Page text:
Anthony Lester furthers his argument: "It is a shame that Mr Straw, who deserves credit as Home Secretary for enshrining the convention into British law through the Human Rights Act, is campaigning to disobey the court’s judgment. It is also bizarre for elected politicians to argue that the right to vote is not a fundamental human right". I agree that Jack Straw should hang his head in shame. That credit requires being reduced because Articles 1 and 13, allowing for guaranteed rights and an effective remedy for their breach by a public authority, were not incorporated into the HRA 1998. Alex Bailin QC (Matrix Chambers) has argued that because of these omissions, in relation to Hirst v UK (No2), the HRA is toothless. It also needs to be bourne in mind that as Foreign Secretary and Justice Secretary Jack Straw failed in his Ministerial Responsibilities to ensure human rights in the UK. No wonder he is engaged in the so-called fightback, he is trying to cover up his unlawful conduct whilst in office. It is more than bizarre for politicians to continue to argue the point the UK lost in my case. It is unlawful conduct.

Lord Lester continues with his argument: "Britain has had a fine and unblemished record in complying with Strasbourg’s judgments and in upholding the European rule of law. But the continuing failure to introduce the legislation to allow votes for prisoners sets a dangerous example to countries with a less pristine record. There are governments elsewhere in Europe that would love to clip the court’s wings and pick and choose which judgments to respect". Others are less than convinced with the UK's record for compliance. At best the UK, when it complies at all, does so to the minimum extent possible. I don't think it helps matters to refer to European rule of law. The Council of Europe's objectives are Human Rights, Democracy and Rule of Law. The UK signed up to these. The Hirst No2 case involves all 3 of these objectives. Rule of law is rule of law whether in Europe or in the UK. Lord Lester is introducing a false distinction. I do not think it helps to claim that our record is pristine when it is nothing of the sorts. True there are countries with worse records, but that is no excuse for the UK to do the right thing and keep its own backyard clean. Just because some other Member States desire to be free from the Court's scrutiny, is no excuse for the UK to also seek to be on the verge of a rogue or pariah State. That the UK is seeking to do this should light warning beacons and send alarm signals to the people of the UK. First they came for the prisoners...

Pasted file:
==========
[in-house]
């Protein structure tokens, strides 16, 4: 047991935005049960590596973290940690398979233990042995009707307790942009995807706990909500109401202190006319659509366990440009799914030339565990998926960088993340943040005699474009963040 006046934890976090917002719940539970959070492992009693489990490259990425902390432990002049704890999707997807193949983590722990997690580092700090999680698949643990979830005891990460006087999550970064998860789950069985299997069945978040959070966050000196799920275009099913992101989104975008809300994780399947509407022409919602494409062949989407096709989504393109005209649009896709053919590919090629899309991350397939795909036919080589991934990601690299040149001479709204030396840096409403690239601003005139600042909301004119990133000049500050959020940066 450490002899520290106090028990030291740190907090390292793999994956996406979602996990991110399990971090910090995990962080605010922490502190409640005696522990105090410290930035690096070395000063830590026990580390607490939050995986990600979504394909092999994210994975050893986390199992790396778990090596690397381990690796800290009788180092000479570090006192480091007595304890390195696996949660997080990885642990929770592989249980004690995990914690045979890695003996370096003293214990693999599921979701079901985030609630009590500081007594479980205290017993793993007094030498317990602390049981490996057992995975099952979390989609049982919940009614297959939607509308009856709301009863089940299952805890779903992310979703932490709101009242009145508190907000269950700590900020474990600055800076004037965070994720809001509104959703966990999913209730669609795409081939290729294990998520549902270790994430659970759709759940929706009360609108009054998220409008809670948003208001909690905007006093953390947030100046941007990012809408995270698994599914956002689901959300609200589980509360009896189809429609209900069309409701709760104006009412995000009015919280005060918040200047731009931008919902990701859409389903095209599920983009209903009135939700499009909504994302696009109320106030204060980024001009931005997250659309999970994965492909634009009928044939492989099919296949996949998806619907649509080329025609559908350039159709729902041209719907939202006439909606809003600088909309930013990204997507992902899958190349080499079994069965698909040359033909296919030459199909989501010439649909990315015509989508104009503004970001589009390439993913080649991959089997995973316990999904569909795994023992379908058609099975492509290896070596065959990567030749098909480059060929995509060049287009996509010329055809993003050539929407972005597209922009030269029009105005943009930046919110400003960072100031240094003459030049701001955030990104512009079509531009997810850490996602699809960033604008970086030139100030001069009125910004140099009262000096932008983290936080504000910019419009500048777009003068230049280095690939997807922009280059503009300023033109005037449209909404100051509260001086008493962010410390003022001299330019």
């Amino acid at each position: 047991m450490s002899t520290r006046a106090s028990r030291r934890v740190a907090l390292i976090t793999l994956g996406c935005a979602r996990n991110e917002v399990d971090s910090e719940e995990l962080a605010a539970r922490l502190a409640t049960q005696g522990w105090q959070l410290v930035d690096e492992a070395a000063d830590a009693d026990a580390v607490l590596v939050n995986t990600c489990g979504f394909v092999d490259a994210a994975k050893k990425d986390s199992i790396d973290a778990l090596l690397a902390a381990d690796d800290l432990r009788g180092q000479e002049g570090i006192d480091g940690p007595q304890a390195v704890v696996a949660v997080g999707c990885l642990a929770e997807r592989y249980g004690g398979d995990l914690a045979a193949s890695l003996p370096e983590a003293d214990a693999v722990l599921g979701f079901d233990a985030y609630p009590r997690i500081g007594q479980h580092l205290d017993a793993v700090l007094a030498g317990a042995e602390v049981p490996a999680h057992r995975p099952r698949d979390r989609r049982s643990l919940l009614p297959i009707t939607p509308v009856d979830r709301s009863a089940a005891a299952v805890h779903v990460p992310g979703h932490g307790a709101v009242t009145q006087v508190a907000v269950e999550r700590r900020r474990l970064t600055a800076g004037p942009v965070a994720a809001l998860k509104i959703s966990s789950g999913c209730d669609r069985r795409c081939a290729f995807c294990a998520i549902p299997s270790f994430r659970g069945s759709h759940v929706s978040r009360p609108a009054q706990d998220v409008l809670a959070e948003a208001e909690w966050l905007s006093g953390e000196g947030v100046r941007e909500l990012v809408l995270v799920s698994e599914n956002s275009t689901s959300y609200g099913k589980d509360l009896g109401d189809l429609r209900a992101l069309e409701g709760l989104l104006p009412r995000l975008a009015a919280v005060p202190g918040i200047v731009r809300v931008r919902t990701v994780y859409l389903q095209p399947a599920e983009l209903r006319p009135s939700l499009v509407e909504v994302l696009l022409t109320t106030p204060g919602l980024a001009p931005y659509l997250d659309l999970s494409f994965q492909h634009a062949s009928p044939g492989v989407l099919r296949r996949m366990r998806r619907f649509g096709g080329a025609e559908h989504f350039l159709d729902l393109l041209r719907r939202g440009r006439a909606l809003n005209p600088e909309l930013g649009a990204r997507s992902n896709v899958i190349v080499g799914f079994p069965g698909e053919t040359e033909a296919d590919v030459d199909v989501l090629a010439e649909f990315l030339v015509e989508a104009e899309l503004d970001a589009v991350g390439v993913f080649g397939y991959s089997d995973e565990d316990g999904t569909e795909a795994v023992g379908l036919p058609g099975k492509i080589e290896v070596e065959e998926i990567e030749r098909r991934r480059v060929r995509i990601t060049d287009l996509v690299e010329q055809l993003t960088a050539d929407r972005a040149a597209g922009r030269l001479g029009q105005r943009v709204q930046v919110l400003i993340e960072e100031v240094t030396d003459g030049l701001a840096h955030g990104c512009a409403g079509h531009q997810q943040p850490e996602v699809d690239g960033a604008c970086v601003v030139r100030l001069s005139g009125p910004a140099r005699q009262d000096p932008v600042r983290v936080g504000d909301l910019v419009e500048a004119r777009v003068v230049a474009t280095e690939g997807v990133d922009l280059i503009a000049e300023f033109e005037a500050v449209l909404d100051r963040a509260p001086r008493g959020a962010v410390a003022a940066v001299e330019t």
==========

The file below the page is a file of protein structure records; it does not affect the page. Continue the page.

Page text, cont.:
The author goes onto further his argument: "Some of the media attacks on the court are self-interested. The British media have good reason to support the court; as a result of cases brought by The Times and other newspapers we now have an enforceable legal right to freedom of expression. But some elements dislike the way the court has promoted the right to privacy, a very necessary protection against unwarranted media intrusion". It is true that certain elements of the media have a hidden agenda. I believe there should be a free press. I would argue that biased reporting for this hidden agenda is not in keeping with a free press at all but is a controlled presss. Whatever the rights and wrongs of this issue, it should keep out of the issue of convicted prisoners human right to the vote.